Luis, pictured above, was a huge help, both ways. As a father, traveling internationally can be extremely stressful to ensure the safety of your family, make sure everyone is where you can see them and remaining calm when children are distracted by literally everything. Some people are ridiculously independent, others are paranoid they’re getting ripped off. There’s something empowering about trusting someone, letting them do what they do, for a fee, so you can focus on other important things, like “do you have visual on her?” comments with your wife about your daughter. I was skeptical at first, a small handful of people were willing to help, from showing us parking spots to watching our car. Luis walked up, said “I help people cross the border, if you need me, I can help.” Then he brought over 4 immigration slips for me to fill out, asked if I needed a pen, and gave us space. Not only did he show me to all 5 offices, when the 5th one didn’t work out, he walked me back to those where he knew I would get a refund for the taxes and insurance. On top of that, Luis was waiting for us in Almirante with a driver and bus to help us on our way back.

My office for two weeks in Bocas Del Toro

3. Include your children in the process.
Ticos love children, it’s a wonderful thing. Panamanians do as well, we found out. In a long line of faces trying to get their documentation stamped, a smiling and waving child saying “hola!” can do wonders for your processing time. Families can go to the front of the lines and aside from maybe 2 sighs from those in a hot line, none of the officials care. At immigration they need to see faces anyway, so bring your kids up first, have them say hello and then they can go back to doing whatever you need them to do to remain occupied.

4. If you’re working, take the day off on border crossing days.
This isn’t always a luxury and our plans got snafu’d when our kids got sick in Puerto Viejo and had to be taken to the clinic. Doctor’s orders were that we had to stay until Monday, which meant our plan of crossing on Saturday were foiled. I usually try not to do meetings on Mondays anyway, but sometimes you have to be on calls when clients can and want to do so. Even if you’ve crossed a border before, you have no idea how long things can take and there’s very little (nothing) you can do to speed things up. Having a phone call scheduled before or after means you are rushing the crossing at one point of the day or the other. Reduce your level of stress, take the day off, especially phone calls and if you absolutely have things you need to do, they can wait until you get to your destination.

TLDR; Don’t take your car, ask for help, use your children as ambassadors and take more days off. :)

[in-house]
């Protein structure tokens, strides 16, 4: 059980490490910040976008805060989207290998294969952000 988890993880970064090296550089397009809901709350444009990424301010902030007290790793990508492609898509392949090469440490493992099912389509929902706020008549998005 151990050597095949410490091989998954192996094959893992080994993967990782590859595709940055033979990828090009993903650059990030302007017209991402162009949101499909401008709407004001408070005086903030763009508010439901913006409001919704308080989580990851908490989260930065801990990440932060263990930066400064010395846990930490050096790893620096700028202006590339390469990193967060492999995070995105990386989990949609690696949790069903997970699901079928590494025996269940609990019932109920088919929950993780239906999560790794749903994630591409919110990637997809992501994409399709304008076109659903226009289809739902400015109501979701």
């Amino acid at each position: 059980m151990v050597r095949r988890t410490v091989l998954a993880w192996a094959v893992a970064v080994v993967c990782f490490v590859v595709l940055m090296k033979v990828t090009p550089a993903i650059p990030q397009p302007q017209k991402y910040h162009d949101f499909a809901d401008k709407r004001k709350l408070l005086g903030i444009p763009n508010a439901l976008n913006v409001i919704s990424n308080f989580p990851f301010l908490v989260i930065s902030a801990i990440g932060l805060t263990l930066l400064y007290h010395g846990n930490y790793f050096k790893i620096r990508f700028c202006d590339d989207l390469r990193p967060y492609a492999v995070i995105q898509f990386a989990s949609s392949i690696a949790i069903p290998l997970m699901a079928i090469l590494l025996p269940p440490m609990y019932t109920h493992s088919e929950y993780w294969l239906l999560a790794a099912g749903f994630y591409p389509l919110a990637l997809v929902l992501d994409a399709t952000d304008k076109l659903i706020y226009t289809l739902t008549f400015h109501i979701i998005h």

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Enjoying the Antifragility of a Location Independent Lifestyle

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I suffer from a deep seeded, subconscious, feeling that tells me that I should be doing something that sucks to make money. I often feel guilty about the amazing life I’ve created through a location independent business that finds me walking down a beautiful Gold Coast foot path on a sunny tuesday afternoon checking out the bikini-clad ladies cruising by on roller-skates and skateboards. Totally, 100% first rate problems… but problems none the less.
 
Growing up I was instilled with a work ethic that involved getting up at 6:30 am and working outside in the cold dirt all day. We build houses and this intense work ethic still lays the foundation for the way I see the world. It’s taken lots of leadership courses and business success to get me to the point now where I can say to myself, “It’s ok to be here. Keep going.”
 
It’s not like I work less. To be honest, I work all the time… but work is like play to me now. My company makes internet radio programs. We’re not millionaires yet, but we live lifestyles that I imagine many millionaires would be envious of.
 
So when I’m walking down a beautiful Australian on a tuesday afternoon, watching girls in bikinis; I’m also listening and taking notes for important books that will improve my decision making in the future. Books like Antifragile by Nicholas Nassim Taleb.
 
Antifragile is exactly what a location independent life is all about. It’s answering the question, “how do I build a life that improves with chaos?” If I were kicked out of Australia tomorrow, my business wouldn’t be effected. If the US economy collapsed tomorrow, my business would hurt, but because I have clients all over the world, I would simply have to restructure things.
 
We’re moving from the Gold Coast to Costa Rica soon and I see no impact on business. I’ll be able to cut down on expenses and the time zone will be better for working with a few clients in New York. But aside from that, there will be no impact on the business. That’s the anti-fragility of a location independent business.